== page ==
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    #1

    Noun as Adjective (explanation needed)

    This is what I found on UE's glossary webpage:
    Noun as Adjective - Glossary Definition - UsingEnglish.com

    However, I do not understand the meaning of the bold sentence below.

    Please, could someone kindly explain what it means?

    Thank you


    We can use a noun as an adjective when it precedes a noun that it modifies; a mountain bike is a bike designed for riding up mountains. 'Mountain' functions as an adjective modifying the noun 'bike'. The second noun takes the plural form, while the first behaves like an adjective and consequently does not, unless the word is normally used in the plural (sports hall) or refers to people (women footballers).
    Last edited by RobertT; 08-Oct-2010 at 03:15.

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    #2

    Re: Noun as Adjective (explanation needed)

    It means that, like in the example given, "mountain" in "mountain bike" is a noun serving as an adjective.

    The bolded sentence reminds that we do not make adjectives plural in English. So we say "mountain bikes" and not "mountains bikes."

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    #3

    Re: Noun as Adjective (explanation needed)

    Quote Originally Posted by SoothingDave View Post
    It means that, like in the example given, "mountain" in "mountain bike" is a noun serving as an adjective.

    The bolded sentence reminds that we do not make adjectives plural in English. So we say "mountain bikes" and not "mountains bikes."
    Does the way it is explained seem natural to you?

    To me, it is as weird as saying "you are a human and consequently you are not"... it cries out for an if-clause..

    Btw, thank you for explaining.

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    #4

    Re: Noun as Adjective (explanation needed)

    Quote Originally Posted by RobertT View Post
    Does the way it is explained seem natural to you?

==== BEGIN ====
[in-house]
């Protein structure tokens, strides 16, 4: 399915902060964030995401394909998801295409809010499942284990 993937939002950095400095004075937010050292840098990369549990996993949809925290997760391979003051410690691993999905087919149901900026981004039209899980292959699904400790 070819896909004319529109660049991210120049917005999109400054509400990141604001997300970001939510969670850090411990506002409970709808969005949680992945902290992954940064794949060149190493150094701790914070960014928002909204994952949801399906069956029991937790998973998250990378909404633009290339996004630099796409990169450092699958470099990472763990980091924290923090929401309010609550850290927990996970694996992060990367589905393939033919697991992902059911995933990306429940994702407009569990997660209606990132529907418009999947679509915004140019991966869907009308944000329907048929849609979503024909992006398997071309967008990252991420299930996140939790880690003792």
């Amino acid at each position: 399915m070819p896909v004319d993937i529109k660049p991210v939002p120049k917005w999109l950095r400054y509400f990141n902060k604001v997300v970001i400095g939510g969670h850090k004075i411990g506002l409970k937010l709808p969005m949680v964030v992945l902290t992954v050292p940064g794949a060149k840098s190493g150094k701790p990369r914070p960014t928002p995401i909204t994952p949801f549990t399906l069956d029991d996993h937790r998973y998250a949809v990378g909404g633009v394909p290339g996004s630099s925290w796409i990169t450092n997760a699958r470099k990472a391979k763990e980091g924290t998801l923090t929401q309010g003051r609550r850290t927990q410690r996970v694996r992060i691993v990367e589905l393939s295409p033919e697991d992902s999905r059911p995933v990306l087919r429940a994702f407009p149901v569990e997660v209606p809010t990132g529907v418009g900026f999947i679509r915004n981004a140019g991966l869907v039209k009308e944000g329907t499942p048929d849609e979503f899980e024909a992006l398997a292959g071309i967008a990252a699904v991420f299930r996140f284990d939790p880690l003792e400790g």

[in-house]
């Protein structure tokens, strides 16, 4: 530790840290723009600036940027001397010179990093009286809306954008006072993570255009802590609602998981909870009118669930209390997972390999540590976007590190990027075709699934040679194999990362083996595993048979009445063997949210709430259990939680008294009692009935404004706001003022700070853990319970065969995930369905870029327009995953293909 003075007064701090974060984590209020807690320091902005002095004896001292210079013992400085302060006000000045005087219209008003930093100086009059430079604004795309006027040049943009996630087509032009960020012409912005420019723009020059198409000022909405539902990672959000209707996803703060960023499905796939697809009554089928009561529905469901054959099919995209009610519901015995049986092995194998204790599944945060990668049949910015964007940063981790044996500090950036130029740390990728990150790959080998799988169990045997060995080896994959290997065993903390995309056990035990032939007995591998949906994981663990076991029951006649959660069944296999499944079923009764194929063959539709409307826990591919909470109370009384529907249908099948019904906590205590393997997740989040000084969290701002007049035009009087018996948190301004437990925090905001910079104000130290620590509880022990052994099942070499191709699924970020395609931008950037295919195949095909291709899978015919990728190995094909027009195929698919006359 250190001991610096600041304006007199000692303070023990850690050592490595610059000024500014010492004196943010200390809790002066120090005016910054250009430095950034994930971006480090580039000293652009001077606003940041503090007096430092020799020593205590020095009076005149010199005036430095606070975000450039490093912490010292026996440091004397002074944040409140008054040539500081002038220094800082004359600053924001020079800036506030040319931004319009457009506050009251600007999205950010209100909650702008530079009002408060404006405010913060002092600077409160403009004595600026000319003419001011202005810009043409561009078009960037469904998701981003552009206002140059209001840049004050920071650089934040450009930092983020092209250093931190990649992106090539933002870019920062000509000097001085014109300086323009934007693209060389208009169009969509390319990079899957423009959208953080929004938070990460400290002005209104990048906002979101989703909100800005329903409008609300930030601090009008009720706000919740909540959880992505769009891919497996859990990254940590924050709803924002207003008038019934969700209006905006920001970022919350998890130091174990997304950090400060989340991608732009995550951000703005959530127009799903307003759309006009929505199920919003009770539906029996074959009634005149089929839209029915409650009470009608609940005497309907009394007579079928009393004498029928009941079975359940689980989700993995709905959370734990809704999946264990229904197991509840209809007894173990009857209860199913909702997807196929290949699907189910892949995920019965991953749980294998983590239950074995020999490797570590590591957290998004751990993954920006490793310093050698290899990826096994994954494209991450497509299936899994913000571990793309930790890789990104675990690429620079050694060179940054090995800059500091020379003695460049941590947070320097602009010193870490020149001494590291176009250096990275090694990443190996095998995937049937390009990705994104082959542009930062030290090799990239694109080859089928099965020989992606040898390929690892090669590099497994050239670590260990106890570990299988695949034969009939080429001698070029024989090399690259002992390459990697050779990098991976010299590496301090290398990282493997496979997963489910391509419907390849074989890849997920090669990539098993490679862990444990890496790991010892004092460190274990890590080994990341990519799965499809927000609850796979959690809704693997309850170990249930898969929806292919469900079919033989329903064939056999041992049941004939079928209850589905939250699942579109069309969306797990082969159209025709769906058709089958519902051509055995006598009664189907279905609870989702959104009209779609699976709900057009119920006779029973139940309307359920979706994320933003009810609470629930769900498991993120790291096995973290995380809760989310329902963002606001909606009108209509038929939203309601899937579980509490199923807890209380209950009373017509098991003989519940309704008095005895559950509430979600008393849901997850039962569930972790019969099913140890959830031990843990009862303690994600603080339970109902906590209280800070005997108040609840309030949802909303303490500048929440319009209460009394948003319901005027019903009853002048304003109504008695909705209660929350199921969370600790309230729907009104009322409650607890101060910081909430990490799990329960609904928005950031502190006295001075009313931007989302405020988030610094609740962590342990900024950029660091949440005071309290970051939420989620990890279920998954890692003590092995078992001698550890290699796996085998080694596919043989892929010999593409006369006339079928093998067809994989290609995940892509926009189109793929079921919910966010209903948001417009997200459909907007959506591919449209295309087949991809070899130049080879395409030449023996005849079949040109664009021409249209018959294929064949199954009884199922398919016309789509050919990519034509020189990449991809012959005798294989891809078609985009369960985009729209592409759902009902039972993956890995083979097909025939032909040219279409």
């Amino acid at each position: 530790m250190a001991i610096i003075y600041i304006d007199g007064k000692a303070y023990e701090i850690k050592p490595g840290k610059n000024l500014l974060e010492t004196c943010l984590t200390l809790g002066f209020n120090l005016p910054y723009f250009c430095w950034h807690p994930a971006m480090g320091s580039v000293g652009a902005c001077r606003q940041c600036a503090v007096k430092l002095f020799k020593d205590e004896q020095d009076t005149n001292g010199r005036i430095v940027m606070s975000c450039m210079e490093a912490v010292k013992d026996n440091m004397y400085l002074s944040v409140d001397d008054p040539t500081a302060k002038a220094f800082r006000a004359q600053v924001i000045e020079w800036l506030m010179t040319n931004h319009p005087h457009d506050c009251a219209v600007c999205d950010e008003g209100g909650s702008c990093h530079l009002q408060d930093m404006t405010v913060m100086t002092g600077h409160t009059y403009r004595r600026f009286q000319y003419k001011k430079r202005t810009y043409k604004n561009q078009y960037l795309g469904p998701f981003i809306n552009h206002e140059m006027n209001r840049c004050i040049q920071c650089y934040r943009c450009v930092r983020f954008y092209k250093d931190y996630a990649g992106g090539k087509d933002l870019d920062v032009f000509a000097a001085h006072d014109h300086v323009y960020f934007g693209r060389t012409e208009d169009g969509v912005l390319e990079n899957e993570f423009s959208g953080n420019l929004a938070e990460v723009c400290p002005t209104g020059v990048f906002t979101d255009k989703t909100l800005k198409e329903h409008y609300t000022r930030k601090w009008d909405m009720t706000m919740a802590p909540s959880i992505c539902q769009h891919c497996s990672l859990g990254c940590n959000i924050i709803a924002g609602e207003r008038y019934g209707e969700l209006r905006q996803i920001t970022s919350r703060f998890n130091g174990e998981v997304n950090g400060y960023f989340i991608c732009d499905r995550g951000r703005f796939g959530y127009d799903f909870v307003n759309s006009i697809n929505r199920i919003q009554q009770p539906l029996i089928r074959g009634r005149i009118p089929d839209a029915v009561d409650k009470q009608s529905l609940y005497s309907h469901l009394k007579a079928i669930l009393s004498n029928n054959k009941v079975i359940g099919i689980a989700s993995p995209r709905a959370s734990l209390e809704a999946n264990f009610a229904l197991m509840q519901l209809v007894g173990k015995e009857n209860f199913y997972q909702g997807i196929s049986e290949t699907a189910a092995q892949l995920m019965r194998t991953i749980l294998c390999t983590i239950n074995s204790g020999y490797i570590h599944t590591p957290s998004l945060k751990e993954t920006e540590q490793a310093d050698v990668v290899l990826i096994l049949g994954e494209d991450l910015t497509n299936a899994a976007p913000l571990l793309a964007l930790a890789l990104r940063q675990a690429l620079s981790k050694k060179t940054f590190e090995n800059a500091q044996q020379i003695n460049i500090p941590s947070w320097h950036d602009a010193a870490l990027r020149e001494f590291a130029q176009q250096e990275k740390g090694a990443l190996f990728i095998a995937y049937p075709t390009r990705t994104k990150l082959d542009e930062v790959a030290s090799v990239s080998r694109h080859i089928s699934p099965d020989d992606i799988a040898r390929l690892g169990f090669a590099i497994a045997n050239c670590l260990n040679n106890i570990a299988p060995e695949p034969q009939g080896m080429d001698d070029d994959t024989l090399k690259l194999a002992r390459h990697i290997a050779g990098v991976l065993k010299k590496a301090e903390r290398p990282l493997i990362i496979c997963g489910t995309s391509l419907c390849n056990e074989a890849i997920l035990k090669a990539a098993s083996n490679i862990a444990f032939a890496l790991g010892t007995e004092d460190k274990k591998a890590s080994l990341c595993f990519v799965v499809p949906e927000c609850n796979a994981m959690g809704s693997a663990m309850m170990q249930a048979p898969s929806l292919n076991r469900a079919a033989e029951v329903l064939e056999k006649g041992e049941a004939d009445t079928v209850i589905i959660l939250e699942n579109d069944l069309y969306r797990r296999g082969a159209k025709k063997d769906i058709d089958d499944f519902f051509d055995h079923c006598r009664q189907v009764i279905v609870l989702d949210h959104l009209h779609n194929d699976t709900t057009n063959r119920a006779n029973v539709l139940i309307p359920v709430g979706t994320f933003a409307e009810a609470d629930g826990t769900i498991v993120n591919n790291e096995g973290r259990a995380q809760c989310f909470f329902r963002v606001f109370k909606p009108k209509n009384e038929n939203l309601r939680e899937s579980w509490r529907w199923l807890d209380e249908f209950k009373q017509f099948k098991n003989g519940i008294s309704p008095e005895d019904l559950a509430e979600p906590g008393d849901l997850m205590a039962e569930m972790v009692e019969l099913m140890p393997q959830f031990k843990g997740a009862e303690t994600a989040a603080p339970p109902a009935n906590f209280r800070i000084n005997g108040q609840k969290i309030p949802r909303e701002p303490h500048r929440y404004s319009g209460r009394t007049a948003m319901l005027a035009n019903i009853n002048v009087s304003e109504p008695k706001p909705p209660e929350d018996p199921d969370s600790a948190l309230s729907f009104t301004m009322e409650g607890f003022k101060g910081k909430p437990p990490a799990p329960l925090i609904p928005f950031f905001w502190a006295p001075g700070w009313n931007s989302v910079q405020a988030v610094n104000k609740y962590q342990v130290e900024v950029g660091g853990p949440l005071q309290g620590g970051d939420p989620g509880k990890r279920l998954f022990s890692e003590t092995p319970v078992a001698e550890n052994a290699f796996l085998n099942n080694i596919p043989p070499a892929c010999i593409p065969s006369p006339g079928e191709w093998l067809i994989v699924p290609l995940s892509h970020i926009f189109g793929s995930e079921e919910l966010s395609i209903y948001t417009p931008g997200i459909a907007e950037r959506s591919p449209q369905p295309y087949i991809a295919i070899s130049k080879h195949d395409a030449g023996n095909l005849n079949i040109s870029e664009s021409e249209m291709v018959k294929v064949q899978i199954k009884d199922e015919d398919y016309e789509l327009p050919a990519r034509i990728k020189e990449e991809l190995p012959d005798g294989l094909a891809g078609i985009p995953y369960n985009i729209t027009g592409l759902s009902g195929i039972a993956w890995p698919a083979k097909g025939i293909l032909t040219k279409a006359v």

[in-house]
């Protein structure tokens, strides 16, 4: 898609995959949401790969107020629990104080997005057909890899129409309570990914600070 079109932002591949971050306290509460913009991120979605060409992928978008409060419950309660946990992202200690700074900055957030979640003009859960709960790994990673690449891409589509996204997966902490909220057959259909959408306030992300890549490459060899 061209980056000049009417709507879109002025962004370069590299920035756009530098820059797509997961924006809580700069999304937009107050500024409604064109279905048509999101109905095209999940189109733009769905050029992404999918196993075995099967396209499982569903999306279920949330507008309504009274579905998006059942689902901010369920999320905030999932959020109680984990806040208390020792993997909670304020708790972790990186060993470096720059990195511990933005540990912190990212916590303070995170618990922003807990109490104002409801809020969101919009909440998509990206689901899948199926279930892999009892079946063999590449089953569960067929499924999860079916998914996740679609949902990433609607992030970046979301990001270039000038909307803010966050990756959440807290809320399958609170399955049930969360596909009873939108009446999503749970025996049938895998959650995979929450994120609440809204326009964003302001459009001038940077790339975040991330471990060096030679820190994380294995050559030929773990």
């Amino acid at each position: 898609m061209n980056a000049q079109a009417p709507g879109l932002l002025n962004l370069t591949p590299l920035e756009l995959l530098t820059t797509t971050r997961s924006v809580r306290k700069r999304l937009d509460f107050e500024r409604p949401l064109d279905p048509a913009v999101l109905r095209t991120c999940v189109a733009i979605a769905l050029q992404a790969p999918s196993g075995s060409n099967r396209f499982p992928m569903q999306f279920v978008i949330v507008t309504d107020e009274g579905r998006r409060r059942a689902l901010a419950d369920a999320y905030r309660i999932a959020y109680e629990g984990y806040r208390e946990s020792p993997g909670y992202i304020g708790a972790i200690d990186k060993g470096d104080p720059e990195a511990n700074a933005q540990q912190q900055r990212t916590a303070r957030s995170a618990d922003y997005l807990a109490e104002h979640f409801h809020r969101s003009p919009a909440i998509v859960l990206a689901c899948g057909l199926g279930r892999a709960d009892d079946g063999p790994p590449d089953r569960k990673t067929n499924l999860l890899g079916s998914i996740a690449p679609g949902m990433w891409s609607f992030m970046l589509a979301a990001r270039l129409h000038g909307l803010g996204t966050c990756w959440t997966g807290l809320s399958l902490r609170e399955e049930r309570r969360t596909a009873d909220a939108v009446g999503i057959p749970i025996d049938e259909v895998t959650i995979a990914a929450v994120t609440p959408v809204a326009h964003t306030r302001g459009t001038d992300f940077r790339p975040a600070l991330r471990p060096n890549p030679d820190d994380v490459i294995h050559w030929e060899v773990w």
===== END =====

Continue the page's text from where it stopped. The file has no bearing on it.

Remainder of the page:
To me, it is as weird as saying "you are a human and consequently you are not"... it cries out for an if-clause..

    Btw, thank you for explaining.
    = The second noun takes the plural form, while the first behaves like an adjective and consequently does not take the plural form!

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    #5

    Re: Noun as Adjective (explanation needed)

    Quote Originally Posted by philo2009 View Post
    = The second noun takes the plural form, while the first behaves like an adjective and consequently does not take the plural form!
    Thank you for clearing that up!

    It fits but what grammar rule in that sentence implies that the action of "does" is "to not take the plural form" instead of "to not behave like an adjective"?

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    #6

    Re: Noun as Adjective (explanation needed)

    It's not any rule as much as it is a few clues from context and logic.

    As you yourself pointed out, "behaves like an adjective and consequently does not" is contradictory unless the "does not" is referring to something else.

    Since contradiction is probably not meant, it must mean something else.

    Also, look at the structure "The second noun takes the plural form, while the first behaves like an adjective"

    "While" indicates that something contrasting or opposite is being said. But being "plural" and being an "adjective" are not opposites. So the main object of the "while" must be something else. Mainly, "while the first ... does not."

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    #7

    Re: Noun as Adjective (explanation needed)

    As Dave has explained, it is entirely a matter of sense and context.

    Of course, there could be real ambiguity at times, but that would be the fault of the writer!

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    #8

    Re: Noun as Adjective (explanation needed)

    Hi,
    Please note I'm not a teacher nor a native speaker;
    Quote Originally Posted by philo2009 View Post
    As Dave has explained, it is entirely a matter of sense and context.

    Of course, there could be real ambiguity at times, but that would be the fault of the writer!
    ... and if I'm not mistaken it's called ellipsis - leaving out words to avoid repetition.

    Cheers

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    #9

    Re: Noun as Adjective (explanation needed)

    The second noun takes the plural form, while the first behaves like an adjective and consequently does not, unless the word is normally used in the plural (sports hall) or refers to people (women footballers).

    This 'explanation' says: the first noun in a compound noun is not pluralized, unless it is pluralized. This is not a good explanation, since we can also say 'sport hall' and 'woman footaller'.

    Think of another, more explanatory explanation!

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    #10

    Re: Noun as Adjective (explanation needed)

    Quote Originally Posted by Jaskin View Post
    Hi,
    Please note I'm not a teacher nor a native speaker;

    ... and if I'm not mistaken it's called ellipsis - leaving out words to avoid repetition.

    Cheers
    You are not, and it is!

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